With pumping twice a day at work, on average, my baby would receive about 2 oz of formula a day and the rest was all breast milk. In the grand scheme of things, 2 oz of formula is such a small amount. Another perk was I signed up for the Similac rewards program and with the coupons I was sent, I never spent a penny on any formula. That should give you an idea of how little formula my baby was receiving.
Pumping Gear Must Haves
To start, it’s best to get an idea of the gear you need to make pumping as easy and stress free as possible.
(1) Bottle Brush: OXO Bottle Brush
(1) Breast Pump: Get this for FREE through your health insurance. The Medela Pump In Style Advanced worked well for me.
(8) Bottles: Your pump might come with a couple bottles. If you have a Medela pump, I would try the Medela bottles with your baby first. All the Medela bottle parts match up with the pump, which makes life much easier. I recommend purchasing the Medela 5 oz Bottle Set and the Medela Breastmilk Cooler Set. The bottle set comes with the nipples you will need too. If you pump twice a day, it works well to have 8 bottles in rotation. This is because you will have 4 empty bottles to bring to work in your cooler and 3-4 bottles with breast milk for feeding that day.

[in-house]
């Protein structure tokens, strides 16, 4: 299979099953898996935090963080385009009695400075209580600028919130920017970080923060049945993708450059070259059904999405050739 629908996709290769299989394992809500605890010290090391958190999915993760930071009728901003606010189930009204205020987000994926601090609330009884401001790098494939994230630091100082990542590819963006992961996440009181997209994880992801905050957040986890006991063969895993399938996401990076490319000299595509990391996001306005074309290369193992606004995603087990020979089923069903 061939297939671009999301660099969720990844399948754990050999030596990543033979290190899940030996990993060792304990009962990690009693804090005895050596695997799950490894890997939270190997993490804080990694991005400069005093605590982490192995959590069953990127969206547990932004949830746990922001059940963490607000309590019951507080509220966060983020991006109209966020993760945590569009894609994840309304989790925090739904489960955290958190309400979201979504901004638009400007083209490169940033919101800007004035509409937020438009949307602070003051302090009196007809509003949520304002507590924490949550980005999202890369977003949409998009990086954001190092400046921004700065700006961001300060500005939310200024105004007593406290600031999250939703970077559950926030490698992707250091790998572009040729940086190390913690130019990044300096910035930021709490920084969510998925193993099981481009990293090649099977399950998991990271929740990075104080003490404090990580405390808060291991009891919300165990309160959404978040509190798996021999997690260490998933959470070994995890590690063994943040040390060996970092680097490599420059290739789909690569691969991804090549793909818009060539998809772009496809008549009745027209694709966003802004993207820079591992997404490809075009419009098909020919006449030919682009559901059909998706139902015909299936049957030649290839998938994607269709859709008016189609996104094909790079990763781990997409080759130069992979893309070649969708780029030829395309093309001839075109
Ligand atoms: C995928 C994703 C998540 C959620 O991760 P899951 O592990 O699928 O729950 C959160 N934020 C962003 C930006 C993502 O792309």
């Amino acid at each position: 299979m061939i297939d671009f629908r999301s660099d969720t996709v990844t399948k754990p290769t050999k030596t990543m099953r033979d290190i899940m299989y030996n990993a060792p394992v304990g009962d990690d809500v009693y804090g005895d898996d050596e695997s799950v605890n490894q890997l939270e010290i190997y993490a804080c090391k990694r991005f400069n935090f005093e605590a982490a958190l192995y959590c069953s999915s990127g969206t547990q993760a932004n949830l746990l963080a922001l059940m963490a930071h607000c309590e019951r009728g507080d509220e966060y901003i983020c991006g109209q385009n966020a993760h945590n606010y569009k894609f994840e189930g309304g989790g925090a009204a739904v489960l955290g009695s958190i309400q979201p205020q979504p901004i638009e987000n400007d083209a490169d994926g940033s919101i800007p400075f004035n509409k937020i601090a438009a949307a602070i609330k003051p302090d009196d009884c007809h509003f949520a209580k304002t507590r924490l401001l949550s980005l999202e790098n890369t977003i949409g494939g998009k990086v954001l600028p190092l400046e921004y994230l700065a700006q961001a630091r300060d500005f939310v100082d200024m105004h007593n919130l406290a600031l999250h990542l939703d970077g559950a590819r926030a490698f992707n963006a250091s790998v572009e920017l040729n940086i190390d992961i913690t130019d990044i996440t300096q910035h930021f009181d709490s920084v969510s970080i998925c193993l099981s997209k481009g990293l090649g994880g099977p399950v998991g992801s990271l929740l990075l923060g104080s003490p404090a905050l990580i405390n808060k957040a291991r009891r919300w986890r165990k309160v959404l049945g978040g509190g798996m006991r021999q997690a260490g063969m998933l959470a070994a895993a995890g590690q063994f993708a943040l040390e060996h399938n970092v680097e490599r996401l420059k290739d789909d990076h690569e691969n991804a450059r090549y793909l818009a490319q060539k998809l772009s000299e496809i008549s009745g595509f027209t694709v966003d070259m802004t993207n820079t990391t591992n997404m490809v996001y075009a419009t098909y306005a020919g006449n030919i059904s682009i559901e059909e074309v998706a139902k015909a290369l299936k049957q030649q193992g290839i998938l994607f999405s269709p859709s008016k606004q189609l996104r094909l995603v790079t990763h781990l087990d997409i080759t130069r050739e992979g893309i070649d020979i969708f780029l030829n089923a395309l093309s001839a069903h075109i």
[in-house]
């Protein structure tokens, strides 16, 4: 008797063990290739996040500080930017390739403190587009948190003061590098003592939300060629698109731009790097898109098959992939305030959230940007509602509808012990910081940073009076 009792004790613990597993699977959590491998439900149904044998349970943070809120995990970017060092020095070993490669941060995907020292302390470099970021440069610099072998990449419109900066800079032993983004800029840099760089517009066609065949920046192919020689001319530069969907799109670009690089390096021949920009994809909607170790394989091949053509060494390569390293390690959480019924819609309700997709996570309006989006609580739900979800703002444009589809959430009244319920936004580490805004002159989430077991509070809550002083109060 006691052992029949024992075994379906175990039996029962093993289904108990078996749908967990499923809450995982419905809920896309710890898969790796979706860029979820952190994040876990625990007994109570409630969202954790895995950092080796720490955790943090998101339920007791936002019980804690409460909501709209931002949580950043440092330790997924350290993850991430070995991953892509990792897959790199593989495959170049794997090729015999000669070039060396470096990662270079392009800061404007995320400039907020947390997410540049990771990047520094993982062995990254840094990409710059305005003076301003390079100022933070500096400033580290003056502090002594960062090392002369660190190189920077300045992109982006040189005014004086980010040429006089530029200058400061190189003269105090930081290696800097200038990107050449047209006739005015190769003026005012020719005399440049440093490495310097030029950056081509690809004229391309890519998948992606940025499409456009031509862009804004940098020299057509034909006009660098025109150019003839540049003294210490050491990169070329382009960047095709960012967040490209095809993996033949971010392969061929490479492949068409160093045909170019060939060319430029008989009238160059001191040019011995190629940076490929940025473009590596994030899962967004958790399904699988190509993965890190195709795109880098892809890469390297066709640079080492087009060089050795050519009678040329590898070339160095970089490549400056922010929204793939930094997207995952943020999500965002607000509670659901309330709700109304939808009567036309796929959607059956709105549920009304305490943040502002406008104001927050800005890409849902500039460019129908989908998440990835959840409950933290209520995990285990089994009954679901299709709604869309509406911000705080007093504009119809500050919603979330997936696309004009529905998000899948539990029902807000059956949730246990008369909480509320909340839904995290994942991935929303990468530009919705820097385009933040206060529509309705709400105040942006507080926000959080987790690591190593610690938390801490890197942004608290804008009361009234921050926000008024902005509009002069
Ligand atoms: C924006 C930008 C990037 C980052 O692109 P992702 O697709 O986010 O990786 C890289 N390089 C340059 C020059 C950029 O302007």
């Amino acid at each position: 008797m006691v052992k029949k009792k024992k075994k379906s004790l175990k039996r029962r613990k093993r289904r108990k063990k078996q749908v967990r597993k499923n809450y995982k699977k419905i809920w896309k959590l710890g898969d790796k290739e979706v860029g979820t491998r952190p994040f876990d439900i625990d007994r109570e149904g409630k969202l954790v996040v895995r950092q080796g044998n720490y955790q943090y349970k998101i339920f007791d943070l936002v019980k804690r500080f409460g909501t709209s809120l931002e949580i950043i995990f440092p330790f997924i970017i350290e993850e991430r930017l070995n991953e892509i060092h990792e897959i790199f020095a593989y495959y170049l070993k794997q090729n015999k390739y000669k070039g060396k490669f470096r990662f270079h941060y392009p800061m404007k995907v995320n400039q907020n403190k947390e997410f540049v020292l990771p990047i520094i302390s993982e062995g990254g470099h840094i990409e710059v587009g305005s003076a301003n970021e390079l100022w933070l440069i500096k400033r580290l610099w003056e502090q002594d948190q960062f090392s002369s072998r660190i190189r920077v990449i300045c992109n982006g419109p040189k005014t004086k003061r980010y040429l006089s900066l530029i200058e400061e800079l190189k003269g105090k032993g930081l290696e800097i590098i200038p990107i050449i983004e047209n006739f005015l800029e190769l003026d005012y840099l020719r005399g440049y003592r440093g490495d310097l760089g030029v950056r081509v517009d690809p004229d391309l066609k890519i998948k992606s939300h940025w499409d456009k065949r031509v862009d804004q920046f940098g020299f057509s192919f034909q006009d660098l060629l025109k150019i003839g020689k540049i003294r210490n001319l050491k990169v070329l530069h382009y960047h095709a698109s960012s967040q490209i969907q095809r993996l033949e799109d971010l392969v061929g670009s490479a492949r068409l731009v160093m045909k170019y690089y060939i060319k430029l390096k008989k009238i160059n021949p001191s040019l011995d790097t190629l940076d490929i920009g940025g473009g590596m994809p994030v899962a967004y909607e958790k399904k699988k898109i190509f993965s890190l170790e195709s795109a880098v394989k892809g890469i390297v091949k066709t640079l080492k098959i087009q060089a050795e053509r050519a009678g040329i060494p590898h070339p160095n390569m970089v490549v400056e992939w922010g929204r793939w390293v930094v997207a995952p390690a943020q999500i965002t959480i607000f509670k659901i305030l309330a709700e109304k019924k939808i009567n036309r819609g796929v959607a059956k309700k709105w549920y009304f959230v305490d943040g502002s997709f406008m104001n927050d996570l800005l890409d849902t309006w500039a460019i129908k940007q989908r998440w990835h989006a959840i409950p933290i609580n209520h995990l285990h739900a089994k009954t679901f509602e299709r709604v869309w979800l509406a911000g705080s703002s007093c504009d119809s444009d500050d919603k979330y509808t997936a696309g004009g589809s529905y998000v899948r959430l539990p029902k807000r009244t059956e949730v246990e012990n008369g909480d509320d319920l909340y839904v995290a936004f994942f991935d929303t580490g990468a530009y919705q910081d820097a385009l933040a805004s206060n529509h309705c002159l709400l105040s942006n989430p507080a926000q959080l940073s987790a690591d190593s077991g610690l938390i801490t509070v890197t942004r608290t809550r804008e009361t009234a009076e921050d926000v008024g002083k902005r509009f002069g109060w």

(1) Hands Free Pumping Bra: I highly recommend the Simple Wishes Hands Free Pumping Bra. It’s comfortable and works very well.
(1) Cardigan Sweater: This could depend on where you live, but I am in the Northeast and it was nice to have something to cover my shoulders to keep warm while pumping in the winter.
The Weeks Before Maternity Leave Ends
I do not think this step is absolutely necessary, but this is something that I did that helped with the transition back to work. About 1-2 weeks before returning to work start replacing one, then two feeds with bottles of breast milk.